Ravaged by two devastating wars in the 1990s, Grozny, the capital city of the Republic of Chechnya, became known as 'the most destroyed city on earth'.
For the past two hundred years, the Chechens, a largely Muslim ethnic group that has lived for centuries in the mountainous North Caucasus region, have resisted Russian rule and enjoyed varying degrees of de facto autonomy.
After the collapse of the Soviet Union in 1991, Chechen separatists in the newly formed Russian Federation Republic of Chechnya launched a coordinated campaign for independence from the Russian Federation.
The Second Chechen War in 1999 ended the de facto independence of the Chechen Republic of Ichkeria, won after the First Chechen War, and restored Russian federal control over the region.
Grozny was the epicenter of fighting. By 2003, no building in the city was left undamaged. Since then, Grozny has undergone a massive facelift with a mega reconstruction program funded by Moscow.
Today, lavish high-rise buildings and skyscrapers define the skyline of the once war-torn metropolis, as do the soaring minarets of one of the largest mosques in the Russian Federation; 'The Heart of Chechnya'.
After four years of construction, the Akhmad Kadyrov Mosque—officially known as the 'The Heart of Chechnya'—was formally opened to the public in a ceremony in October 2008 attended by Russian President Vladimir Putin and the Head of the Chechen Republic Ramzan Kadyrov, who was once a member of the Chechen independence movement before switching sides and declaring allegiance to Russia at the start of the Second Chechen War.
Like many newly built structures in the city, the mosque was named after the first president of the Republic of Chechnya and the father of its current leader.
The Akhmad Kadyrov Mosque symbolises the rebirth of the city and is considered by many to be Grozny's crown jewel. It denotes unity around a common faith and forms part of an Islamic architectural complex on the bank of the Sunzha River in the Chechen capital.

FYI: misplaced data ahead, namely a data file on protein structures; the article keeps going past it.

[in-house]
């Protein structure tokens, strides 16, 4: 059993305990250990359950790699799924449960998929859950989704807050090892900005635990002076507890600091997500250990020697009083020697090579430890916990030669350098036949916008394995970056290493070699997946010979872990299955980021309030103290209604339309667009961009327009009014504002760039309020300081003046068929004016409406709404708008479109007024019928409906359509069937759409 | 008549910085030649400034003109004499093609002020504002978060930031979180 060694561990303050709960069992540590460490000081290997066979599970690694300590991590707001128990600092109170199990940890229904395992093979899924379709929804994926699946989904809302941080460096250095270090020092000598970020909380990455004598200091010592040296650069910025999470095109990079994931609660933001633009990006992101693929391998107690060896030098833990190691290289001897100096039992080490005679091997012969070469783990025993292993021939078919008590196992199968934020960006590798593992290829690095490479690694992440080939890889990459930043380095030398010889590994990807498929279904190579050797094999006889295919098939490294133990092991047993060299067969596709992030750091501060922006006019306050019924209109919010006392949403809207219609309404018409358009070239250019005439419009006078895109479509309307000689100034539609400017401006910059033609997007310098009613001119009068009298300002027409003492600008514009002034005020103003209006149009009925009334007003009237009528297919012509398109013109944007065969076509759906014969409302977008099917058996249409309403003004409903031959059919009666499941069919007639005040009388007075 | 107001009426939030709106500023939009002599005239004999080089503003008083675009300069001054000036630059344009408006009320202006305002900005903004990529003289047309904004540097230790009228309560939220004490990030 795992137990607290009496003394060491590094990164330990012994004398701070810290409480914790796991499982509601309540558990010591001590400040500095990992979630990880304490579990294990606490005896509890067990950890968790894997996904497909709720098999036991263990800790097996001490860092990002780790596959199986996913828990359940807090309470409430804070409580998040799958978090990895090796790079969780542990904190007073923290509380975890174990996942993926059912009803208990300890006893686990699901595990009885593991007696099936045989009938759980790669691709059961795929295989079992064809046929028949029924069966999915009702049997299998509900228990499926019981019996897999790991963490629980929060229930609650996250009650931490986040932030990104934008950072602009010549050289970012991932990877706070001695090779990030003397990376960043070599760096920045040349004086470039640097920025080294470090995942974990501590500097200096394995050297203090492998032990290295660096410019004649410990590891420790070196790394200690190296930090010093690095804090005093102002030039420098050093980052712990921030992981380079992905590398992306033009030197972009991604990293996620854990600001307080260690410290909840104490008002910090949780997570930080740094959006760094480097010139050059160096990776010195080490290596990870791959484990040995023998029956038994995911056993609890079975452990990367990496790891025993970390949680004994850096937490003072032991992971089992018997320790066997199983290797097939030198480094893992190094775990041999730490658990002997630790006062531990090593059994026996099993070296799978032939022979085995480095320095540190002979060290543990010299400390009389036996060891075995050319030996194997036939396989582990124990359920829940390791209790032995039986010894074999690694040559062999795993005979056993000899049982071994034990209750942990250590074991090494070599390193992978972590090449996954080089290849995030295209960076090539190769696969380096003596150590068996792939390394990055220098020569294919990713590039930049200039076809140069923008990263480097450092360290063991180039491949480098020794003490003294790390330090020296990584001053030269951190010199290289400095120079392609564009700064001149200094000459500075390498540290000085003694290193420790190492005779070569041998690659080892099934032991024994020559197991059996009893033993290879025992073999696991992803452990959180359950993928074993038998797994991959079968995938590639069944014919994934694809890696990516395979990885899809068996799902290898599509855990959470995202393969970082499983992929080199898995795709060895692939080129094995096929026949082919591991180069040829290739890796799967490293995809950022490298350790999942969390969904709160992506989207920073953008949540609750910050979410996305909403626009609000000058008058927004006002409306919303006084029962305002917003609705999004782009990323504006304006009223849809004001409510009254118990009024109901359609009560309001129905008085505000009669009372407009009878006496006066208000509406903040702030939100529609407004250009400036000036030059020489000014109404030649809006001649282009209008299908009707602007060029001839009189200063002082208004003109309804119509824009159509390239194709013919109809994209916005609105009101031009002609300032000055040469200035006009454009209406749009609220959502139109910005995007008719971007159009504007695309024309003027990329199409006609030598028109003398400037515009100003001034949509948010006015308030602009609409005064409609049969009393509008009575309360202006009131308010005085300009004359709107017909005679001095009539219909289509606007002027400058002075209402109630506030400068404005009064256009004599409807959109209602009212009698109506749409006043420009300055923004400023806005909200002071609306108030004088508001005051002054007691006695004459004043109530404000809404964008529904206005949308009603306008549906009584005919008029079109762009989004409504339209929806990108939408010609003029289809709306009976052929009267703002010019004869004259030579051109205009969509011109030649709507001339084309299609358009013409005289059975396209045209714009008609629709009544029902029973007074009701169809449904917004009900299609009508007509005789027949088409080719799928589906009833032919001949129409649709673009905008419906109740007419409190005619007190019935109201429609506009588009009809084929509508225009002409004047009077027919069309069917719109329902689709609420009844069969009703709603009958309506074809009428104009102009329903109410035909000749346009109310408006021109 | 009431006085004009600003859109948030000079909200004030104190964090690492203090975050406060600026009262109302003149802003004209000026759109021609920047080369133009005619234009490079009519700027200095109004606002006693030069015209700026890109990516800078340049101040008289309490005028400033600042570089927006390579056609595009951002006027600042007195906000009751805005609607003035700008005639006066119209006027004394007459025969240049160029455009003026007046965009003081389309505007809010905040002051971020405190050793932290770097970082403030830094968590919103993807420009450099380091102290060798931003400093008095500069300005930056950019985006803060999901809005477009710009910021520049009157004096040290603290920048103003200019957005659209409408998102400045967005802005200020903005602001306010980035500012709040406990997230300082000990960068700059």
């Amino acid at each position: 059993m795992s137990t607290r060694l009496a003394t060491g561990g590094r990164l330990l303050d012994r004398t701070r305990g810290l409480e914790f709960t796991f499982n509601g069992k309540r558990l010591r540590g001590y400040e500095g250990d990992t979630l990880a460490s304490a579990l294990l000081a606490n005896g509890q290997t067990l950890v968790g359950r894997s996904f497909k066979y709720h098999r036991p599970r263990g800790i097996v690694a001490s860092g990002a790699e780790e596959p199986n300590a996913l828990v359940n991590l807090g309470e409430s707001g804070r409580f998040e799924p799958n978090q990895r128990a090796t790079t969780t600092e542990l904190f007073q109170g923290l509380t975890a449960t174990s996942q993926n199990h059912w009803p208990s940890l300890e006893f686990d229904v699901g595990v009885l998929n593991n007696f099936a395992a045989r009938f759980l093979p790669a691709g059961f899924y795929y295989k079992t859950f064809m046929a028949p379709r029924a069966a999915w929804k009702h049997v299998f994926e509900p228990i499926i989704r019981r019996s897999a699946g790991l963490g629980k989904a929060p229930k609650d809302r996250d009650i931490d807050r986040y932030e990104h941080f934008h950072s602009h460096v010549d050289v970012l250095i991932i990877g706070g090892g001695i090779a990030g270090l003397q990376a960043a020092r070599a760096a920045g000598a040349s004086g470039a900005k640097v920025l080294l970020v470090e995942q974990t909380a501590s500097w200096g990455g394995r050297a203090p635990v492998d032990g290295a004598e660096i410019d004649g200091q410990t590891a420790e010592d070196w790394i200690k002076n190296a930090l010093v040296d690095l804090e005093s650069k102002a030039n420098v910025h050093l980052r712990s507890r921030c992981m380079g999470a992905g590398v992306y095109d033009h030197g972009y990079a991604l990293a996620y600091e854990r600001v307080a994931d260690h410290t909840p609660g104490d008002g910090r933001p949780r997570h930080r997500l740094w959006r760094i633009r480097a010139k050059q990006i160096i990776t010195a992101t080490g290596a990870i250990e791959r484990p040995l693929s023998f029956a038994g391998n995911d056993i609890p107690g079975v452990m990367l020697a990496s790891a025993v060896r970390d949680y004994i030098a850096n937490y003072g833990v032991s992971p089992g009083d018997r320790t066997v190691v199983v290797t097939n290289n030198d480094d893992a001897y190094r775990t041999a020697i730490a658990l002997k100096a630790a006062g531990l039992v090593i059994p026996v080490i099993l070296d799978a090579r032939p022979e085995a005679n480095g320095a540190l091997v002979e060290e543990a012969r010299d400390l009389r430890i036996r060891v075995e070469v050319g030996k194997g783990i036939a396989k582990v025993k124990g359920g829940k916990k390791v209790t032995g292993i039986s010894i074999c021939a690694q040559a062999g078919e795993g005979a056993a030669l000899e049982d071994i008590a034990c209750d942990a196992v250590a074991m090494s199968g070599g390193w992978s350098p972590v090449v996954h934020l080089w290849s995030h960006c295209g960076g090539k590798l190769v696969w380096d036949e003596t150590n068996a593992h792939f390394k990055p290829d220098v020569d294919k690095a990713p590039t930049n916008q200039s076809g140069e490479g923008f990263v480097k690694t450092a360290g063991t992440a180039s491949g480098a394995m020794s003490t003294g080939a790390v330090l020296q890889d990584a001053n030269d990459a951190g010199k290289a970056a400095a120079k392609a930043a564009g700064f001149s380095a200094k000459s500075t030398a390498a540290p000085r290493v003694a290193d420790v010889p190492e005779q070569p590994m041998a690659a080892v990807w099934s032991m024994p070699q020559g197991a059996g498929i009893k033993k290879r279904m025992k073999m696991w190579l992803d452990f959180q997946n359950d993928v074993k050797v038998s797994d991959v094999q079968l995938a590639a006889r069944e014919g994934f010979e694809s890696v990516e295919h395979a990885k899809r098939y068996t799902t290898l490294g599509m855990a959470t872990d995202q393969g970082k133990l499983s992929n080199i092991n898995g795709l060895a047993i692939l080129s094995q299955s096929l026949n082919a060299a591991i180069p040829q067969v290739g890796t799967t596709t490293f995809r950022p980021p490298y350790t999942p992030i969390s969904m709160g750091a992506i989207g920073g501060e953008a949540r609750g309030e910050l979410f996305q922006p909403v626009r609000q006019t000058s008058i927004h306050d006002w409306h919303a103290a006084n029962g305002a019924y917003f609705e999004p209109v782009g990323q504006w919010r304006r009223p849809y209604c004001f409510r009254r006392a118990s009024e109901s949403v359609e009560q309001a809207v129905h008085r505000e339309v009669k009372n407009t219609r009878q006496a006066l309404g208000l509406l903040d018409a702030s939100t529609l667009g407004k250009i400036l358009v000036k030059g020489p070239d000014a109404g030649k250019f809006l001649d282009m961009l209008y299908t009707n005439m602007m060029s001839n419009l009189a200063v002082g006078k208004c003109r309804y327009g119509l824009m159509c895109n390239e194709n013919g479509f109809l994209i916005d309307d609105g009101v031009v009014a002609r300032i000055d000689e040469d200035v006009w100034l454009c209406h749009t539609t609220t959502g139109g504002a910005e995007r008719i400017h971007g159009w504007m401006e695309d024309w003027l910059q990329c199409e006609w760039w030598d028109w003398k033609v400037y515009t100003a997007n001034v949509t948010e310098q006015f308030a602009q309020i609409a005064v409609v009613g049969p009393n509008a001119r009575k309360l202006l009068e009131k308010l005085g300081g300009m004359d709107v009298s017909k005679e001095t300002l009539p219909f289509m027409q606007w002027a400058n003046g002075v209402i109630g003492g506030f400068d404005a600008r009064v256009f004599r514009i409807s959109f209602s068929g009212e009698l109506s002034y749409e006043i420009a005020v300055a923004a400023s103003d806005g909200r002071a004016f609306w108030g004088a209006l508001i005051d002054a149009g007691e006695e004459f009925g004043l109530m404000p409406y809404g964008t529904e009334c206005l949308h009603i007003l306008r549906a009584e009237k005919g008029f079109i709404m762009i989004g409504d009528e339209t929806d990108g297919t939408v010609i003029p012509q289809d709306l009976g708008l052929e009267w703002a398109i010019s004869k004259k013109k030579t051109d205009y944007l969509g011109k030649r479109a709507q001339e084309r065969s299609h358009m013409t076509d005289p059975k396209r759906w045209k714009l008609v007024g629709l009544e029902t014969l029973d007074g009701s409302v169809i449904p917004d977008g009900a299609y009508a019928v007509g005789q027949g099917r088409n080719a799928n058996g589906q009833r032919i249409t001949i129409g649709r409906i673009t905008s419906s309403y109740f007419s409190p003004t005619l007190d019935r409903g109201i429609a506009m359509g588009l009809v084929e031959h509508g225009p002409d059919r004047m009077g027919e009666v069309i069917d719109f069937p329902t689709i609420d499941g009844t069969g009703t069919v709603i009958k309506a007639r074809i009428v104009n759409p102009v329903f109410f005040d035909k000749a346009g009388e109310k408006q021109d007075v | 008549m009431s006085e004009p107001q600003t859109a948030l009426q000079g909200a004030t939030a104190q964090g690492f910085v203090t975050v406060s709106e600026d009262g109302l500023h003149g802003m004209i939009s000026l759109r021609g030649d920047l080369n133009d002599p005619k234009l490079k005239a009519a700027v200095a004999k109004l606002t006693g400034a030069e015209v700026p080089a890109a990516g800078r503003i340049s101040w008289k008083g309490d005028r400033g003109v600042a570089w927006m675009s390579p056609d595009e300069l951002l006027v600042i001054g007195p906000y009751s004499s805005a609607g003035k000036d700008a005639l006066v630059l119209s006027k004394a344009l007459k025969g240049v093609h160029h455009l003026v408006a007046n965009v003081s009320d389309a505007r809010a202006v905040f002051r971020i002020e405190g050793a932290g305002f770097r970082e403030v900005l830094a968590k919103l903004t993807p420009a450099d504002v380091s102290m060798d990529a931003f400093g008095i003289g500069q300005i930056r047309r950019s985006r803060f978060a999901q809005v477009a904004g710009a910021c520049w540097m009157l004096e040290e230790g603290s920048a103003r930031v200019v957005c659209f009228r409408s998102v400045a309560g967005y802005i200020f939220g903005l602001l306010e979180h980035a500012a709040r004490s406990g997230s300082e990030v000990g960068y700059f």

Islam was first introduced into the Caucasus region by Muslim traders in the eighth century following the Muslim conquest of Persia, but it did not spread as far and wide into the mountainous region until the nineteenth century when Caucasian tribes sought the help of the Ottoman Empire against threats of invasion posed by the Russian Empire.
Influenced by Ottoman Turks, many Caucasian tribes who resisted Russian control, including Chechens, eventually embraced Islam.
The Akhmad Kadyrov Mosque was indeed commissioned by the mayor of the Turkish city of Konya. Its classical Ottoman design boasts a large dome over the central prayer hall, surrounded by four 62-metre-tall minarets based on Istanbul's Blue Mosque.
The mosque's exterior walls are covered in travertine marble, while the interior walls are adorned with white marble which was mined in the Marmara island in the Sea of Marmara.
The mosque, which can hold 10,000 worshippers, has 36 chandeliers modelled after Islam's three holiest sites; the Dome of the rock in Jerusalem, Al-Masjid Al-Nabawi in Madinah, and the Kaaba in Makkah.
Although in many ways the mosque resembles the architecture of numerous mosques found across Turkey today, witnessing the call to prayer echoing across the once war-ravaged city on any given Friday and drawing in thousands of Chechens who gather to perform congregational prayer in peace, healing the invisible scars of war which linger underneath, makes it worth the visit.